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June 5, 1897


JAMA. 1897;XXVIII(23):1072-1074. doi:10.1001/jama.1897.02440230024002a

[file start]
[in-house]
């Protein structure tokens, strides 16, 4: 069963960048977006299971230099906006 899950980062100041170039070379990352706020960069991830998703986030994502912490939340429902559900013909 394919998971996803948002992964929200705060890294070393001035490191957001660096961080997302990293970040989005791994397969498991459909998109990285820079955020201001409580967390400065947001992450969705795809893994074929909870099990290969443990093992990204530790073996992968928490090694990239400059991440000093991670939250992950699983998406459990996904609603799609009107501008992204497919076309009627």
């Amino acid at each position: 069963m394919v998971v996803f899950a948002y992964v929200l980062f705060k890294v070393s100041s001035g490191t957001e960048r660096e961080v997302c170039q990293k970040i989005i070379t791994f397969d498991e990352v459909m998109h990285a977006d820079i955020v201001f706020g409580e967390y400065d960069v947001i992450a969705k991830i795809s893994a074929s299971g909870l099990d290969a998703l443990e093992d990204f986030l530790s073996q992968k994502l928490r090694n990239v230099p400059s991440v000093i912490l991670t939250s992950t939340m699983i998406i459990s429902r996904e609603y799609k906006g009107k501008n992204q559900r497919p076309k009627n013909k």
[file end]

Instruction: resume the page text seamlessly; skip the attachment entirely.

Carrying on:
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The disease diabetes mellitus has long furnished the science of medicine with some of its most difficult and obscure problems, one of the most interesting of which is that symptom-complex called diabetic coma, which in many instances brings this affection to a fatal termination. It was at first believed that this condition was induced by an effusion of serum into the arachnoid but later investigations failed to confirm this theory. The idea was then advanced that the phenomena of diabetic coma were due to the action of some toxic body on the organism and a large number of substances have from time to time been considered as the essential factors in the production of this condition. Urea was long believed to play an important part in this as in other affections characterized by marked nervous and cerebral symptoms. Repeated experiments have shown, however, that if free diuresis is maintained, as

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